Decided on February 15,1967

LAKHA KHAN Appellant
SHRI KISHAN Respondents

Referred Judgements :-


Cited Judgements :-



- (1.)THIS is a revision application by the landlord-defendant against an order of the appellate court fixing the standard rent of a shop owned by him at Rs. 22. 8. 0 per month on the suit of the tenant-plaintiff under sec. 6 of the Rajasthan Premises (Control of Rent & Eviction) Act, 1950. The revision application has been contested on behalf of the tenant.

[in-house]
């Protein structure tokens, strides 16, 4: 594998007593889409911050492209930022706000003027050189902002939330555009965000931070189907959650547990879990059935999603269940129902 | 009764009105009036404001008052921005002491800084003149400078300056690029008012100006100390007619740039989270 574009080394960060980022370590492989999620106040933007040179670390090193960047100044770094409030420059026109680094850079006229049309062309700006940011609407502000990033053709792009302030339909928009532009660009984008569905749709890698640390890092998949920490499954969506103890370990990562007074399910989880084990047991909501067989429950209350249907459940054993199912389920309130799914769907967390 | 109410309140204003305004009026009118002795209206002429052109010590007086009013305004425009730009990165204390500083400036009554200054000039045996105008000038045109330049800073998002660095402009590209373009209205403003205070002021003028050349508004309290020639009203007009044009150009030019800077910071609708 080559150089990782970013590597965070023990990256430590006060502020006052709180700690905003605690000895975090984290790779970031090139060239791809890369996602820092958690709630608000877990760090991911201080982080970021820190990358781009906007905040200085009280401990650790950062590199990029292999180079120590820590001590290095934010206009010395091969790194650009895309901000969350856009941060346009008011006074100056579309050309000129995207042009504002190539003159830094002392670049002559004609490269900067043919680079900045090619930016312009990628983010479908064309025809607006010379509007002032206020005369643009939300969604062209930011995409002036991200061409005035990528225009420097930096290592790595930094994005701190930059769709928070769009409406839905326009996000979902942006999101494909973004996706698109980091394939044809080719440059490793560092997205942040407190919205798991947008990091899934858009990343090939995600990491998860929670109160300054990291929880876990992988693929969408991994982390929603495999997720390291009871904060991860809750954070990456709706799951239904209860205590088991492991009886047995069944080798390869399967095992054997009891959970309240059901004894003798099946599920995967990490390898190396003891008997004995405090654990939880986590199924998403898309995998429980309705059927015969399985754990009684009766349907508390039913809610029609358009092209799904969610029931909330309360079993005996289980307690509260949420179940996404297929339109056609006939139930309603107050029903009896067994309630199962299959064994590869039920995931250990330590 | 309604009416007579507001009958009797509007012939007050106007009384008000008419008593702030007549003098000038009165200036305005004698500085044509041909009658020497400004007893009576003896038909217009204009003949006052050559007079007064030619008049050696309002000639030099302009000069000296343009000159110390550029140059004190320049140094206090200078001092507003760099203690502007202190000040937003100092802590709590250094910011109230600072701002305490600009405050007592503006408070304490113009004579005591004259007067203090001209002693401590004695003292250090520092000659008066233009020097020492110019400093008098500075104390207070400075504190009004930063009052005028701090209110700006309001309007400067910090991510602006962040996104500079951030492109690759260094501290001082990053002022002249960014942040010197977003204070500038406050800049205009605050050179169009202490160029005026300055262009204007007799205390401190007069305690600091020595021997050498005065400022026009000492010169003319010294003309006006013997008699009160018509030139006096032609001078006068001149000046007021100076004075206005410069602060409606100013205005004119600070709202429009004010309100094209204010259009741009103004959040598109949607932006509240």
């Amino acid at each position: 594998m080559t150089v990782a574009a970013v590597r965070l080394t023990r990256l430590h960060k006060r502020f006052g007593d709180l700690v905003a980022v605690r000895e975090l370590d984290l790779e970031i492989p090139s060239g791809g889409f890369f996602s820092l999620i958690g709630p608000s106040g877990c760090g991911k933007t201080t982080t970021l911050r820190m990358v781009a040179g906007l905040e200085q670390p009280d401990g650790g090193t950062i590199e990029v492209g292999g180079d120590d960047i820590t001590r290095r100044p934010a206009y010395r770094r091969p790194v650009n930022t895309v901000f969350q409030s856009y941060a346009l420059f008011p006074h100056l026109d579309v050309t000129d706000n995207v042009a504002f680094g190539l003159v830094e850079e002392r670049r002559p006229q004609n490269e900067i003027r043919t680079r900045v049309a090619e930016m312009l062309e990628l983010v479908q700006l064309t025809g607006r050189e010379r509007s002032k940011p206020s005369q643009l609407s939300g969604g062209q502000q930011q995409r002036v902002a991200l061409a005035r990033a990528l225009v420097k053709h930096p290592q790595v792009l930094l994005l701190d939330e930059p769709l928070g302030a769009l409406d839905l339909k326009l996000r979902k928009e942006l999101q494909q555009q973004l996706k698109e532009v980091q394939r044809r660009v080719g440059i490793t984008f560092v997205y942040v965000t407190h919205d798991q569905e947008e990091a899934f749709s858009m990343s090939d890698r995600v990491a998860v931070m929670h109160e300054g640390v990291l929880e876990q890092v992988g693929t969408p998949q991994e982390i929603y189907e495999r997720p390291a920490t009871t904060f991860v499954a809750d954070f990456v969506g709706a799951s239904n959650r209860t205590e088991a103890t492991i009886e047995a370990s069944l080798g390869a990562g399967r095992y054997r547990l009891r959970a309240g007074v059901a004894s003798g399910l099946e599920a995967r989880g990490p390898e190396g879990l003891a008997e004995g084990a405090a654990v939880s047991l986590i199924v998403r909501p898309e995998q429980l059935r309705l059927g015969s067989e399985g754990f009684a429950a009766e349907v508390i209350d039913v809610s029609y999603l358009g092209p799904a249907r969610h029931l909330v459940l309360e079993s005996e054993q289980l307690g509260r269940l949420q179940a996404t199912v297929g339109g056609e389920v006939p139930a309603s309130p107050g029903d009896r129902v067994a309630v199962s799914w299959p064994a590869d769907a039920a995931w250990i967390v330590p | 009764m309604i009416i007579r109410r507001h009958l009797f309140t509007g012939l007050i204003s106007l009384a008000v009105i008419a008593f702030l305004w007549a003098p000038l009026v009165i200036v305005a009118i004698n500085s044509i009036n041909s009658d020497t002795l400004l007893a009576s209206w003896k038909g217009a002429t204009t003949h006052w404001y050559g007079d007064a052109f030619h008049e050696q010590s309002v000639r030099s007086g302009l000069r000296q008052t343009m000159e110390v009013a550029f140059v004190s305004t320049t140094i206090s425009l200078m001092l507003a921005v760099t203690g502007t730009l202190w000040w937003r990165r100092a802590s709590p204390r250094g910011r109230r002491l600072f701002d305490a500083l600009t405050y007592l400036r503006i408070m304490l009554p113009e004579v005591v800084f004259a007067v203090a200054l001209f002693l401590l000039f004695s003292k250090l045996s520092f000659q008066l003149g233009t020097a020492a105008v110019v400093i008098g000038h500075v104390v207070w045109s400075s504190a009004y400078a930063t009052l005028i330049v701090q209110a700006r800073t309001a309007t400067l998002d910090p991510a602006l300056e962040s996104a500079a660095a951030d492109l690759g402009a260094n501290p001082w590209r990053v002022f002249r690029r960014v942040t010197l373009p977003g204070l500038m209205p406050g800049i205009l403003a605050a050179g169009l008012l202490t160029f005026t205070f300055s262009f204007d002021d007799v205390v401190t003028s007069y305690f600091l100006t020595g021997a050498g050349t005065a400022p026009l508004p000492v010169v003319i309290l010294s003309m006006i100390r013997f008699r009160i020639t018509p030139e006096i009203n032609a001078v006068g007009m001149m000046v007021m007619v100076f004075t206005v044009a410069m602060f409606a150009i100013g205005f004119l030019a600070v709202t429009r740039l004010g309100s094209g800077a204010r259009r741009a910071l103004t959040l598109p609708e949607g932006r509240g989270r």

(2.)THE facts found by the appellate court, which cannot be challenged in this revision application, are these. THE tenant took the shop on an agreed rent of Rs. 50/- on 21. 4. 53. He instituted the present suit for fixation of standard rent on 4. 4. 62 on the ground that the agreed rent is excessive as it is more than 2 times the basic rent. It was alleged that the basic rent of the shop, that is the rent in 1943, was Rs. 9/- per month. THE contention on behalf of the landlord is that the suit is barred under Art. 120 of the Limitation Act and the cause of action accrued to the tenant at the very commencement of the tenancy namely 21. 4. 53 when he took the shop on an agreed rent of Rs. 50/- per month. As the agreed rent was excessive being more than 2 1/2 times the basic rent, the tenant could have avoided the agreement by bringing a suit under sec. 6 soon after taking the shop on rent. Reliance was placed on the decision of a Division Bench of the Gujarat High Court in Bai Manchha vs. Md. Baker-el Edrus (l ). THE plaintiffs of that case who were the cultivators of suit lands and in possession of the same at all material times alleged that in 1923 the defendant demanded from the cultivators double the rate of rent under threat and coercion and gave them a Hobson's choice of either signing a Kabuliat agreeing to pay the enhanced rate of rent or to vacate the lands and that the plaintiffs executed the Kabuliat and had been paying the enhanced rent year after year. THE suit was brought for a declaration that they were the tenants on a fixed rate of rent. THE cause of action for the suit was alleged to arise when the defendant wrongly demanded the enhanced rate in 1923 and it continued to subsist day after day till 1951 when the defendant filed an application to the Mamlatdar for recovering the enhanced assessment for the current year. It was held that sec. 23 of the Limitation Act had no application and the suit was barred under Art. 120 of the Limitation Act. THE injury caused to the plaintiff was complete the moment the act of execution of the Kabuliat under a threat of compulsion was done and the demands for enhanced rate made year after year in pursuance of that act was merely the effect of that wrong and did not make it a continuing wrong. THE right to sue accrued within the meaning of Art. 120 Limitation Act when the plaintiffs' right was effectively invaded for the first time in 1923 and the filing of applications to the Mamiatdar in 1951 did not constitute a fresh and independent invasion of the right of the plaintiffs as occupants or permanent tenants so as to give them a fresh right to sue.